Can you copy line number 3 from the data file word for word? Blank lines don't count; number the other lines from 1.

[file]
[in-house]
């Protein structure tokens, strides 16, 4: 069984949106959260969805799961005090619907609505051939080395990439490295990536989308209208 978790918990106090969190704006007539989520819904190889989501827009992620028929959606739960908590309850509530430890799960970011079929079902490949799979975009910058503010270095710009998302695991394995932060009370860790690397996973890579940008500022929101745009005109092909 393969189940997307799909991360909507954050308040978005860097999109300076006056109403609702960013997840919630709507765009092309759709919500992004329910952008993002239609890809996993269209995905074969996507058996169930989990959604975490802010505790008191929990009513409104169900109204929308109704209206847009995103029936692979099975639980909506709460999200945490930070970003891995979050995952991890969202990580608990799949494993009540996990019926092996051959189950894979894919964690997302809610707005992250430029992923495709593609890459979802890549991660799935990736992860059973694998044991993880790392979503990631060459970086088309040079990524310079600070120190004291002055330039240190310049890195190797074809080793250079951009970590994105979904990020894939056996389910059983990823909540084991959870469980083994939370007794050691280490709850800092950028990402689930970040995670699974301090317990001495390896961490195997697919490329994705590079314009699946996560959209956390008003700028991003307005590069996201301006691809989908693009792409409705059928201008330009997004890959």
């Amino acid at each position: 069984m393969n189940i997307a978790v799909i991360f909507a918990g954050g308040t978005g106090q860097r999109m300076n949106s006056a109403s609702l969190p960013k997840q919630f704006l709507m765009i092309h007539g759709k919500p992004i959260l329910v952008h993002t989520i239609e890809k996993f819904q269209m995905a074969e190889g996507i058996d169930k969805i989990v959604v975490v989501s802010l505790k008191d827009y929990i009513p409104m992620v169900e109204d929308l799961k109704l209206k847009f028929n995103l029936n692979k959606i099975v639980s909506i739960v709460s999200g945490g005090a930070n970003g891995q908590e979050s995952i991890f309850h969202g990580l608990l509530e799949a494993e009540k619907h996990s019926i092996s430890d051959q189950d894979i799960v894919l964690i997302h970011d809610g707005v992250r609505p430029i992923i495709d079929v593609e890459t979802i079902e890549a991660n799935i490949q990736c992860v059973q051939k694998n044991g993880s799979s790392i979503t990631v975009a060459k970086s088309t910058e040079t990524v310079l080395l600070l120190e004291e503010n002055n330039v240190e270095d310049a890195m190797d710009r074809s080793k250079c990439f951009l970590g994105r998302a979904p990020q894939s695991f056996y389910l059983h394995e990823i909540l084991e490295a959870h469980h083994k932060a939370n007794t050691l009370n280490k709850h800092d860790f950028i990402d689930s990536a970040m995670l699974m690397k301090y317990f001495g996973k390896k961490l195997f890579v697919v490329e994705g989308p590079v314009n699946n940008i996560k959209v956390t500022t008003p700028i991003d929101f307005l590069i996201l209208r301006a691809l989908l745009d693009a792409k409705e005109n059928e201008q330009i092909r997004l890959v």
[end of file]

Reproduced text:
């Amino acid at each position: 069984m393969n189940i997307a978790v799909i991360f909507a918990g954050g308040t978005g106090q860097r999109m300076n949106s006056a109403s609702l969190p960013k997840q919630f704006l709507m765009i092309h007539g759709k919500p992004i959260l329910v952008h993002t989520i239609e890809k996993f819904q269209m995905a074969e190889g996507i058996d169930k969805i989990v959604v975490v989501s802010l505790k008191d827009y929990i009513p409104m992620v169900e109204d929308l799961k109704l209206k847009f028929n995103l029936n692979k959606i099975v639980s909506i739960v709460s999200g945490g005090a930070n970003g891995q908590e979050s995952i991890f309850h969202g990580l608990l509530e799949a494993e009540k619907h996990s019926i092996s430890d051959q189950d894979i799960v894919l964690i997302h970011d809610g707005v992250r609505p430029i992923i495709d079929v593609e890459t979802i079902e890549a991660n799935i490949q990736c992860v059973q051939k694998n044991g993880s799979s790392i979503t990631v975009a060459k970086s088309t910058e040079t990524v310079l080395l600070l120190e004291e503010n002055n330039v240190e270095d310049a890195m190797d710009r074809s080793k250079c990439f951009l970590g994105r998302a979904p990020q894939s695991f056996y389910l059983h394995e990823i909540l084991e490295a959870h469980h083994k932060a939370n007794t050691l009370n280490k709850h800092d860790f950028i990402d689930s990536a970040m995670l699974m690397k301090y317990f001495g996973k390896k961490l195997f890579v697919v490329e994705g989308p590079v314009n699946n940008i996560k959209v956390t500022t008003p700028i991003d929101f307005l590069i996201l209208r301006a691809l989908l745009d693009a792409k409705e005109n059928e201008q330009i092909r997004l890959v």